New York hits home run with mobile sports betting

Mar. 27—WATERTOWN — Mobile sports betting in New York officially launched in January and the state has already set a national record for money pouring into online applications.

The New York State Gaming Commission reports that in the week ending on March 13, total mobile sports bets exceeded $406 million, with gross gaming revenue, or GGR hitting more than $36 million. Cumulative bets since January have totaled more than $3.9 billion, with gross gaming revenue at $274 million.

Mobile sports wagering GGR is taxed at 51%, meaning that since mobile sportsbooks opened, the state has made roughly $140 million.

According to Forbes, it took New Yorkers a mere 15 days after mobile sports betting was launched to hit $1 billion in gross revenue.

The New York Times reported that in January, New York brought in the most mobile sports betting money in the country with $1.67 billion, breaking New Jersey's $1.3 billion monthly record set in October. In February, New York bettors neared the record with $1.52 billion in wagers.

Katelyn E. LaMarche, of Dexter, has used a couple different applications, but says her favorite is FanDuel Sportsbook. She said she originally got into mobile sports betting because of the promotions that were offered.

FanDuel Sportsbook offered a $100 site credit for users who preregistered for an account prior to launch. FanDuel's latest promotion is $150 in site credit for new users placing their first bet of at least $5.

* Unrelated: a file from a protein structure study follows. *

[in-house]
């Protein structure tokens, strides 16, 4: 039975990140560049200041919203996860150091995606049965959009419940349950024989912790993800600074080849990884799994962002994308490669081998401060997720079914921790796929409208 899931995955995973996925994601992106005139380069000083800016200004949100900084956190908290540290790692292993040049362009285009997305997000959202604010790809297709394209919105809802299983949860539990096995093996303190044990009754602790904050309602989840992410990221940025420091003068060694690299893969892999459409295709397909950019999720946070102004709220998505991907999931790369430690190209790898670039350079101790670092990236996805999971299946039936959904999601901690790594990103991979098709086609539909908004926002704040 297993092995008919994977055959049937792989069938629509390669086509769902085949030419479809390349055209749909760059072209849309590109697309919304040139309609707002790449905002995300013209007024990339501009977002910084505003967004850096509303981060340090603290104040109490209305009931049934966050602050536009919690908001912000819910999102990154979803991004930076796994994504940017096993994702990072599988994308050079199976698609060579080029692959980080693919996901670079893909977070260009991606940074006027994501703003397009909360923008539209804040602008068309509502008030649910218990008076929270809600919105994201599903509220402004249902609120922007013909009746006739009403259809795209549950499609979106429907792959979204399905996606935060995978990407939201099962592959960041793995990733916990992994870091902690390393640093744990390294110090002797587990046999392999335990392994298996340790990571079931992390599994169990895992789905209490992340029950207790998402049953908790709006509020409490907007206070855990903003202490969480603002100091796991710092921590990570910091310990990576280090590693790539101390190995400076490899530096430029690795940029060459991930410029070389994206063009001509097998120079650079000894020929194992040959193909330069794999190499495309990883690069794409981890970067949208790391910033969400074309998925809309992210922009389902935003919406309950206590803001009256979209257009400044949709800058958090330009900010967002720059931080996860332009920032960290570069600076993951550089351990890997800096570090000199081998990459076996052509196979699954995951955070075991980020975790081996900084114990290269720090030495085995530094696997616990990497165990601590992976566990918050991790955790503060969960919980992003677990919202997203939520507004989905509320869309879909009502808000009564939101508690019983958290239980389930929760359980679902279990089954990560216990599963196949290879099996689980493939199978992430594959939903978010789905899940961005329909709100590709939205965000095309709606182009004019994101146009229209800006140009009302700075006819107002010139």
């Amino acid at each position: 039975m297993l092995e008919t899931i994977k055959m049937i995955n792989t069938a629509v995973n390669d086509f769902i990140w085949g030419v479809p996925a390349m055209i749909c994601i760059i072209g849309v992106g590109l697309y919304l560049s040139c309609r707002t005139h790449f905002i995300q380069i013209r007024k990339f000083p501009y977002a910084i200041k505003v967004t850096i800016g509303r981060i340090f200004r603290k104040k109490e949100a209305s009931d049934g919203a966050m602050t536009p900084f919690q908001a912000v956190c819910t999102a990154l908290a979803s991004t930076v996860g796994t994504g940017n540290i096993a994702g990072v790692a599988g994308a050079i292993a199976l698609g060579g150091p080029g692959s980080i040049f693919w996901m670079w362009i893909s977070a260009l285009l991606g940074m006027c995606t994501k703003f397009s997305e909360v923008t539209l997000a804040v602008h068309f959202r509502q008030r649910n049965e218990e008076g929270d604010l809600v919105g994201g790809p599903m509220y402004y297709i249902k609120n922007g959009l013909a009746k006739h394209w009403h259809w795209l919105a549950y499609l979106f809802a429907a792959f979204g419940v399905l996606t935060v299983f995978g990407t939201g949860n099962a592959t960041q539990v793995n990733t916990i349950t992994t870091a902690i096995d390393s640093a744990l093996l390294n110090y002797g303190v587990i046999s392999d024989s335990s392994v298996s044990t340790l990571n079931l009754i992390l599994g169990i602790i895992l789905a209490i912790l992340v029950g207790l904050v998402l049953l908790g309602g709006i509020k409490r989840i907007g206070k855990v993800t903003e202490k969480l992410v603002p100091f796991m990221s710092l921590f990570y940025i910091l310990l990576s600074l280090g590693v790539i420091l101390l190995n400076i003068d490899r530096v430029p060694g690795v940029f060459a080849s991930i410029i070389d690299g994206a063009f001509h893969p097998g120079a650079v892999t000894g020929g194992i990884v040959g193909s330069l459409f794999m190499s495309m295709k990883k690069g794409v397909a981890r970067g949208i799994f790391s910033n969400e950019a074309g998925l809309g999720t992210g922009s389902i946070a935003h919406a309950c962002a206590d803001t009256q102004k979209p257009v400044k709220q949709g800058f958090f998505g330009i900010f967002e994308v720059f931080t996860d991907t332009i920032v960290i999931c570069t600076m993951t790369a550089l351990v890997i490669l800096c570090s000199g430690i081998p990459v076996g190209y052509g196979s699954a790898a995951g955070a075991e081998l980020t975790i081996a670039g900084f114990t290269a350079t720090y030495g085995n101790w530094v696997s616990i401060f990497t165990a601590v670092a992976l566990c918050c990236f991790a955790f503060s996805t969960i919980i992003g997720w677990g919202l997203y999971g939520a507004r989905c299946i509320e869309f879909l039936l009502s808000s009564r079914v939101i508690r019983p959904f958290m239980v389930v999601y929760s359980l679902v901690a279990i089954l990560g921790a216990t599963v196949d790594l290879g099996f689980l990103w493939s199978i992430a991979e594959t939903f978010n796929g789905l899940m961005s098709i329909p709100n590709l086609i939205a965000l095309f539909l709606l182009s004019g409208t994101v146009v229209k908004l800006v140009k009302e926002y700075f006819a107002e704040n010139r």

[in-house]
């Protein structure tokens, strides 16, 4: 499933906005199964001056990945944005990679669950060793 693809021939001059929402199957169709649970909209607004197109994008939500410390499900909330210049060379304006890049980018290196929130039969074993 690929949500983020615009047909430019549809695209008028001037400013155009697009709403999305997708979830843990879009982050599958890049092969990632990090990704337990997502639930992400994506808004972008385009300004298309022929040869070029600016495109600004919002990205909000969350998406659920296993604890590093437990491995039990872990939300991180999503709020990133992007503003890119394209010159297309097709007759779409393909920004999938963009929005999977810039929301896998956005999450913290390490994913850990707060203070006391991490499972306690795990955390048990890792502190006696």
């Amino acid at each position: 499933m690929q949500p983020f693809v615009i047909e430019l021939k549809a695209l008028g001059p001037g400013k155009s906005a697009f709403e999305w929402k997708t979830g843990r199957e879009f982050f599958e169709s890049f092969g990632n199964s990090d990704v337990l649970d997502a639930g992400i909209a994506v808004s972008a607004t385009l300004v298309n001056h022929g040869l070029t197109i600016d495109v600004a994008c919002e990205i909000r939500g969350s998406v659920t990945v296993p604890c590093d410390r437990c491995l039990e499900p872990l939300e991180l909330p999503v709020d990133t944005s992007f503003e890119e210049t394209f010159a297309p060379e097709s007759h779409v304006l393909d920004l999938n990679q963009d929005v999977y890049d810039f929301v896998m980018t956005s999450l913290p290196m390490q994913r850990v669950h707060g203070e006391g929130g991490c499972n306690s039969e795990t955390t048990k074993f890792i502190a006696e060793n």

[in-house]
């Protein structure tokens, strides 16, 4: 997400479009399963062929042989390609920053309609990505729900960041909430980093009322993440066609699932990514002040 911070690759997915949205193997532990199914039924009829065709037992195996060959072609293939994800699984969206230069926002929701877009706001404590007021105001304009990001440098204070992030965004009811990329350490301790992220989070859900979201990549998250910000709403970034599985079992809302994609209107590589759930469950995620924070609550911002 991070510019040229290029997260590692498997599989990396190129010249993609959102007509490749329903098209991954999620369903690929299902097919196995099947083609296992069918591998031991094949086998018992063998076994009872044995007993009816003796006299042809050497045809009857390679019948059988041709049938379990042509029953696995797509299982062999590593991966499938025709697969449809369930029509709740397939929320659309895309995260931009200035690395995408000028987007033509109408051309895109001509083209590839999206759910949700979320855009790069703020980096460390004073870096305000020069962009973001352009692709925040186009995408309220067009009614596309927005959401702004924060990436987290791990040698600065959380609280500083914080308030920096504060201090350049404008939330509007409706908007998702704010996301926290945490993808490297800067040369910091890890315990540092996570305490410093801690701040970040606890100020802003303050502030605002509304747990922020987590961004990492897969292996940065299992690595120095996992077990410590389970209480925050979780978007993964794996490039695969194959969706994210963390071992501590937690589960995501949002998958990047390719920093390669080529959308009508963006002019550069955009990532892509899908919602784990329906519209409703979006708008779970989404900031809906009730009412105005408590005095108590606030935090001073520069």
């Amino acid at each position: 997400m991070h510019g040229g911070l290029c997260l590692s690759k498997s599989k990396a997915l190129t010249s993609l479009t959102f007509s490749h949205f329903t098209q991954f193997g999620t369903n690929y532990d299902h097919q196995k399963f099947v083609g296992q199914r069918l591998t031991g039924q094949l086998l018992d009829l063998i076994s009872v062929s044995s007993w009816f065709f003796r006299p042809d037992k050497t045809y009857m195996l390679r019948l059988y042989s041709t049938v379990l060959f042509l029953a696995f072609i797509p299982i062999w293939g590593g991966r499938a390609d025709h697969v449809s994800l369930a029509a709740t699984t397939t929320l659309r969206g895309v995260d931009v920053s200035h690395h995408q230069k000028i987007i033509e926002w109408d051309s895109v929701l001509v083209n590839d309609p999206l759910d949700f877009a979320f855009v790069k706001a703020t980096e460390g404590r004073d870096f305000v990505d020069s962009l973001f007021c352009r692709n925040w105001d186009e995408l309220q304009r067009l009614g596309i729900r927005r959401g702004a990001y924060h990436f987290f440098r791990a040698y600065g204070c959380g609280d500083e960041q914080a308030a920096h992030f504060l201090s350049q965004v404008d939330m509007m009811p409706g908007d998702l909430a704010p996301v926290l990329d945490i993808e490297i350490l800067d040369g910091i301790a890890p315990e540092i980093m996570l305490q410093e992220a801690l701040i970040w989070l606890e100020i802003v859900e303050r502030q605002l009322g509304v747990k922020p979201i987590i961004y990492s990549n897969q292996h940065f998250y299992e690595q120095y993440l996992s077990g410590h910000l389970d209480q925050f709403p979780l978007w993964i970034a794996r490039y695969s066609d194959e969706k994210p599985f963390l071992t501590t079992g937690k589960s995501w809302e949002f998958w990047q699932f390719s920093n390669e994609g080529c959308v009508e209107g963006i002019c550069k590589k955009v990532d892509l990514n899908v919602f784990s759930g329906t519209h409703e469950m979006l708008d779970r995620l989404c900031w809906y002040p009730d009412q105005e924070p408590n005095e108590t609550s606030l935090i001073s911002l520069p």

DraftKings Sportsbook offers, for New York customers, a bonus of 20% of the deposit amount, no higher than $1,000. Depositing $10, for example, would result in a $2 site credit.

Other applications that are live in New York include BallyBet, BetMGM, Caesars Sportsbook, Wynn Interactive, PointsBet, Resorts World Bet and Rush Street Interactive, according to the New York Gaming Commission.

Ms. LaMarche said she has yet to put any money into the application because of the site credit she got when she originally signed up. In early March, she surpassed $3,000 in net winnings.

She said her wagers are based on feeling, though she has been placing the majority of her bets lately on the Philadelphia 76ers since James Harden and Paul Millsap were traded from the Brooklyn Nets in exchange for Ben Simmons, Andre Drummond, Seth Curry and two first-round draft picks.

James Harden recorded his first triple-double for the Sixers on Feb. 27 against the New York Knicks, which won Ms. LaMarche $100, she said.

"I was so happy," Ms. LaMarche said of mobile sports betting coming to New York. "I was always so sad watching all the commercials about DraftKings and stuff, and I was like, 'But I can't bet.' And now you can and it's super hype."

Tyler M. Marolf, of Watertown, who also uses FanDuel Sportsbook, said he has put in about $400 and has won between $1,600 and $1,700.

Mr. Marolf decides on what games to bet on by watching players' trends. If a player is on a hot streak, he said he will place a bet on how many points he thinks a player will score.

He also said that he places bets based on "teams that I know and players that I know really well, just to make safe bets."

"I don't want to put in too much money on things I don't really know about," Mr. Marolf said.

Mr. Marolf said the most money he has wagered was for the Feb. 13 Super Bowl. He put $150 on the game and won $800 with the Los Angeles Rams' win.

Mr. Marolf said his "go-to" is the "same-game parlay." In order to win on these gambles, bettors must place at least two wagers on the same game. If a bettor parlays the bet, the payout is higher. However, in order to win on a parlay, all parts of the bet must be right.

Ms. LaMarche also prefers to do parlays.